March 29, 2015
We met Max, a little terrier mix who deserved his own TV show based on cuteness. He brought his parents over to meet the White Dogs and to chat about Paws To People and good health in pups. He had wonderful manners and all of the dogs rested together affably.
Even Zsofia. After a LONG conversation with Max where she tried to talk him into wrestling and told him all about her life, our darkest white dog settled into the perfect "at rest" position...just like we practiced when she was in school. Her leash was through the arm of my wheelchair and I sat on it. The leash handle was securely fastened on the other side.
She was stretched out along the length of my chair in a down position, alert, but relaxed. She watched the surroundings with delight and interest but remembered to turn her head and "check in" with me periodically. Just like we learned. I was so proud and told her frequently.
We continued to talk as the pups all soaked in fresh air and companionship.
Suddenly, that little spidey-sense tingle jangled my brain. You know, the one where you don't know what it is yet but you DO know something is not right.
White Dog was close and fine. There were no loose dogs heading toward us. Yo was napping as little pink flowers from the tree above us dropped onto his furs. Zsofia was still in good...
OH NO! ZSO! She had not yet realized her success at chewing through the leash and continued her focus on quietly and determinedly working on the webbing. But the clasp on the back of her harness was now only attached to a 4" streamer. She was free...at a 1/2 mile long park...on a spring fever day!
I thank dog that mommas are empowered with extra senses when it comes to their babies. I kept talking without changing my tone or shifting my body but dropped my hand down. Zsofia may have thought I was about to pet and reward her for her down-stay. Instead I wrapped my hand tightly around my Itty Bitty Baby Girl's harness.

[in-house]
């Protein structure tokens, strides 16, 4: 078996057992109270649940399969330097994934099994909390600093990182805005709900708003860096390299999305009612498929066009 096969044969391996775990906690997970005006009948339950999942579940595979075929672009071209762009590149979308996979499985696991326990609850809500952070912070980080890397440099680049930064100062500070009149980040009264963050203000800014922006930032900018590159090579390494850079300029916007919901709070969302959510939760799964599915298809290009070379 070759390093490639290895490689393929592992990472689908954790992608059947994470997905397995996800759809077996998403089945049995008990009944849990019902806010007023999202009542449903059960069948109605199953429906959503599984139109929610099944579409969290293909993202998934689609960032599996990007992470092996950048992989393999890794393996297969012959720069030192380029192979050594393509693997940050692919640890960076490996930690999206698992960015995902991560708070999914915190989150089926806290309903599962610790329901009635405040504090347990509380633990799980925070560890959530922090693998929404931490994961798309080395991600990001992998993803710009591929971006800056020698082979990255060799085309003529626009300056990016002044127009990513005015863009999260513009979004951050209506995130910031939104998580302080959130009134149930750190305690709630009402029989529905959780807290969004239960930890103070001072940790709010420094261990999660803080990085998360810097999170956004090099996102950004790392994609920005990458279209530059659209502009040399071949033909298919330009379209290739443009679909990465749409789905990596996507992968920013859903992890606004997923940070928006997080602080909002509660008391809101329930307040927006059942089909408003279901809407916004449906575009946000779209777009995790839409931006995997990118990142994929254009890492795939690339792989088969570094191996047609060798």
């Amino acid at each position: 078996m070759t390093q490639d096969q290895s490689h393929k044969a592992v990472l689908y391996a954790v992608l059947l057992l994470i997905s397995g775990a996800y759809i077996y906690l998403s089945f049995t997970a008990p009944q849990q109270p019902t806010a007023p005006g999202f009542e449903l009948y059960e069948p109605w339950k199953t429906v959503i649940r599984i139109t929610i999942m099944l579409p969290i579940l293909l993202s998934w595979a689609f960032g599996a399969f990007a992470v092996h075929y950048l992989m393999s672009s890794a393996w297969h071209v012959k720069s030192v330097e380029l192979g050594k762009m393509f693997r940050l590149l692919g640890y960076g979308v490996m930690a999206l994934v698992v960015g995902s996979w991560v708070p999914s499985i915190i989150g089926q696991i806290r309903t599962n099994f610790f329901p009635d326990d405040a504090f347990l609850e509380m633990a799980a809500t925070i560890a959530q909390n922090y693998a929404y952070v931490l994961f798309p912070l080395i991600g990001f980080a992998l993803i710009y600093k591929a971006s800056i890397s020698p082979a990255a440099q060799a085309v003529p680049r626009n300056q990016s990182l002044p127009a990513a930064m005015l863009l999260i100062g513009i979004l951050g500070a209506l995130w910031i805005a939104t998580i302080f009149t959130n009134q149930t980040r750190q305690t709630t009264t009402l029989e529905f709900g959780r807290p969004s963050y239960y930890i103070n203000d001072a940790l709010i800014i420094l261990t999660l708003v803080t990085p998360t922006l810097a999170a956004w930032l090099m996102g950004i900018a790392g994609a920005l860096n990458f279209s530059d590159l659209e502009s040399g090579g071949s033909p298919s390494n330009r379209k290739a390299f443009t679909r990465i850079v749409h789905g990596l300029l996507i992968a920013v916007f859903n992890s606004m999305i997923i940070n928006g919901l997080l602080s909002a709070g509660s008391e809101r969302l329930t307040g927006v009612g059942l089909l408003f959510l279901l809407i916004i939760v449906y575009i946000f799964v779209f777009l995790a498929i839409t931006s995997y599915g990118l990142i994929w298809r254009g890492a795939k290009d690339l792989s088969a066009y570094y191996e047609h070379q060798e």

"Um, Steve, sorry to interrupt. Do we have an extra leash?" I asked. Zsofia used her paw to cover the leash she thought was still holding her and looked up with love in her eyes. "Yes, why?" he asked.
"Seems our Baby Girl has been working on her own solution for more exercise" and I held up the still attached leash that was NOT attached to Zsofia.
Busted, Zso calmly stood up and wooed her defiance. Steve actually had put an extra leash in the pocket of my wheelchair, in case we needed to contain White Dog. He snapped it onto the Baby.
Max's parents tried not to smile, they really did. But when Steve announced that this was leash Number Seven that she had chewed through, the husband had to ask if our girl had them hanging as trophies over her bed. Zsofia turned and tossed her head as if to indicate that maybe he had a good idea.
And Elena cold not resist a quick ear rub and laugh with our remorseless girl before my "PLEASE do not encourage her or you will be on the Chase the Husky Team" made her realize just how closely THAT scenario was avoided.
And Zso? No contriteness...no sorrow...no promise to never do it again. Her response? To ask Steve if we were going to stop for ice cream!